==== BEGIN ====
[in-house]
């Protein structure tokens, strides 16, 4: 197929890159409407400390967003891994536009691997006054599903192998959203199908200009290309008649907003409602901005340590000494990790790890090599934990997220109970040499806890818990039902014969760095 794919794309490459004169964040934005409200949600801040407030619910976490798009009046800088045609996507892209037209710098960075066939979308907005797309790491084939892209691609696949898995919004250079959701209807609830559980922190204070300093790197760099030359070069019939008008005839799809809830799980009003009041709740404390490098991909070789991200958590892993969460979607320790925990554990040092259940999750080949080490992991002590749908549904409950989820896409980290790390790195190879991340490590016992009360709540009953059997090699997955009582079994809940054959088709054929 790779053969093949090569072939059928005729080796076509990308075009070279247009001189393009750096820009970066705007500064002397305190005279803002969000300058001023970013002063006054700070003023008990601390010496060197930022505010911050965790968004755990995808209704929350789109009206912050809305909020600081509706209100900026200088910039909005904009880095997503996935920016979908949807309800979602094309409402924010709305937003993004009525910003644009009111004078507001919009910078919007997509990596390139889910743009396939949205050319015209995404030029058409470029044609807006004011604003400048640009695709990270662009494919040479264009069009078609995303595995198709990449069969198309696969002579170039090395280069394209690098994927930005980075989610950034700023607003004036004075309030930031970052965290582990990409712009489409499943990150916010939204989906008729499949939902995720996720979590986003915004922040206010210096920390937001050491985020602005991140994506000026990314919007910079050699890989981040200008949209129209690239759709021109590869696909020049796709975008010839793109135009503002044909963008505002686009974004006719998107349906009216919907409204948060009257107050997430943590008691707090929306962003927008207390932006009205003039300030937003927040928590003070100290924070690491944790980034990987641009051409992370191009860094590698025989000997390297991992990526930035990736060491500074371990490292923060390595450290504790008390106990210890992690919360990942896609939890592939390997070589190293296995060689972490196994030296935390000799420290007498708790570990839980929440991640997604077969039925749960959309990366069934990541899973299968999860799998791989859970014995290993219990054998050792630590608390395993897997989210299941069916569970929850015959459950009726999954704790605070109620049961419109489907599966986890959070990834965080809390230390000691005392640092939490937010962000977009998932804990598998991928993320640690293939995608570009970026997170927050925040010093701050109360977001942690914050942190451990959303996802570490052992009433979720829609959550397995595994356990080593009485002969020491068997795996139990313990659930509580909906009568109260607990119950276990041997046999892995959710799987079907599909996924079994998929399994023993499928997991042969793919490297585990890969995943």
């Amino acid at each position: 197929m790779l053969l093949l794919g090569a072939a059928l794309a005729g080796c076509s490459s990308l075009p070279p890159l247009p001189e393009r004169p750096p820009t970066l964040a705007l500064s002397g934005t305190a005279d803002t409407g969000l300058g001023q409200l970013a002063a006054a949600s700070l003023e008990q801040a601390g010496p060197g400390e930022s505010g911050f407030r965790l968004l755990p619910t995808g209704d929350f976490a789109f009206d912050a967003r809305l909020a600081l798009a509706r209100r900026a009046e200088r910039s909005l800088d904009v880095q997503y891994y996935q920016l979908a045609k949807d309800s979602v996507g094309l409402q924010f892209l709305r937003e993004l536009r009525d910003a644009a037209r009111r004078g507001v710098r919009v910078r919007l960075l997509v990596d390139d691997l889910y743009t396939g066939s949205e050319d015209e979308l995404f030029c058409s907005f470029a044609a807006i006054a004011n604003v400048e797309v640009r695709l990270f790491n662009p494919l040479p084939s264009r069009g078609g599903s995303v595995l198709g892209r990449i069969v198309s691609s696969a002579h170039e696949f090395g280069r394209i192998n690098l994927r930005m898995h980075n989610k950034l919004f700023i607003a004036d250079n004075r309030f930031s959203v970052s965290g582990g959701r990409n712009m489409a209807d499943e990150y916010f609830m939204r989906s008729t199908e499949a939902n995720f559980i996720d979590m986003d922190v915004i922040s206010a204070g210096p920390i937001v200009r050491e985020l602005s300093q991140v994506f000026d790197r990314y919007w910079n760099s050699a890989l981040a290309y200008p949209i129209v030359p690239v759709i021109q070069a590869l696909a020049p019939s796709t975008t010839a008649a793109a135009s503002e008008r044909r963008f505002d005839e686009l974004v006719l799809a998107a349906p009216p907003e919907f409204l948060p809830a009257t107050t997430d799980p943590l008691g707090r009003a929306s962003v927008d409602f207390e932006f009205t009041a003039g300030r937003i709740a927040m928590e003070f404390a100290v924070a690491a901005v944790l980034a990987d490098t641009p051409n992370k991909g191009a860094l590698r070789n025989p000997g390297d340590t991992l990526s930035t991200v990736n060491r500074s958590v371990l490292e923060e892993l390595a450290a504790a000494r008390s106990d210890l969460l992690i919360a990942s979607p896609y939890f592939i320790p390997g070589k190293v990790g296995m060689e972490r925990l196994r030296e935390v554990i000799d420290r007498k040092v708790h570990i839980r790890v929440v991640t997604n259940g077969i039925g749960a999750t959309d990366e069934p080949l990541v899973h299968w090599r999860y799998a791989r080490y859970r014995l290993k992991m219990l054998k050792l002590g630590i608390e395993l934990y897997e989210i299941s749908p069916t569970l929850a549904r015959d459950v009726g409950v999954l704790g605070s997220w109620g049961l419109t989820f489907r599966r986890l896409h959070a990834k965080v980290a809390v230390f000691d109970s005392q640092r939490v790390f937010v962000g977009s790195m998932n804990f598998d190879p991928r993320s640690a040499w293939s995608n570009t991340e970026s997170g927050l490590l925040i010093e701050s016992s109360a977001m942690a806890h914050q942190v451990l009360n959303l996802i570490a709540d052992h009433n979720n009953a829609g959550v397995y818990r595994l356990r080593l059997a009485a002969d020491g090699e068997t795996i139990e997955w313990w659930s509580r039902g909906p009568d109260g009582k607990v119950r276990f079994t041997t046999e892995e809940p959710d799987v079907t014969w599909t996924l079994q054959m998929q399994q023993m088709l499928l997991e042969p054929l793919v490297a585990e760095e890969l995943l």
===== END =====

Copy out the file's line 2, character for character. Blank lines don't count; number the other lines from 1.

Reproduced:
């Protein structure tokens, strides 16, 4: 197929890159409407400390967003891994536009691997006054599903192998959203199908200009290309008649907003409602901005340590000494990790790890090599934990997220109970040499806890818990039902014969760095 794919794309490459004169964040934005409200949600801040407030619910976490798009009046800088045609996507892209037209710098960075066939979308907005797309790491084939892209691609696949898995919004250079959701209807609830559980922190204070300093790197760099030359070069019939008008005839799809809830799980009003009041709740404390490098991909070789991200958590892993969460979607320790925990554990040092259940999750080949080490992991002590749908549904409950989820896409980290790390790195190879991340490590016992009360709540009953059997090699997955009582079994809940054959088709054929 790779053969093949090569072939059928005729080796076509990308075009070279247009001189393009750096820009970066705007500064002397305190005279803002969000300058001023970013002063006054700070003023008990601390010496060197930022505010911050965790968004755990995808209704929350789109009206912050809305909020600081509706209100900026200088910039909005904009880095997503996935920016979908949807309800979602094309409402924010709305937003993004009525910003644009009111004078507001919009910078919007997509990596390139889910743009396939949205050319015209995404030029058409470029044609807006004011604003400048640009695709990270662009494919040479264009069009078609995303595995198709990449069969198309696969002579170039090395280069394209690098994927930005980075989610950034700023607003004036004075309030930031970052965290582990990409712009489409499943990150916010939204989906008729499949939902995720996720979590986003915004922040206010210096920390937001050491985020602005991140994506000026990314919007910079050699890989981040200008949209129209690239759709021109590869696909020049796709975008010839793109135009503002044909963008505002686009974004006719998107349906009216919907409204948060009257107050997430943590008691707090929306962003927008207390932006009205003039300030937003927040928590003070100290924070690491944790980034990987641009051409992370191009860094590698025989000997390297991992990526930035990736060491500074371990490292923060390595450290504790008390106990210890992690919360990942896609939890592939390997070589190293296995060689972490196994030296935390000799420290007498708790570990839980929440991640997604077969039925749960959309990366069934990541899973299968999860799998791989859970014995290993219990054998050792630590608390395993897997989210299941069916569970929850015959459950009726999954704790605070109620049961419109489907599966986890959070990834965080809390230390000691005392640092939490937010962000977009998932804990598998991928993320640690293939995608570009970026997170927050925040010093701050109360977001942690914050942190451990959303996802570490052992009433979720829609959550397995595994356990080593009485002969020491068997795996139990313990659930509580909906009568109260607990119950276990041997046999892995959710799987079907599909996924079994998929399994023993499928997991042969793919490297585990890969995943």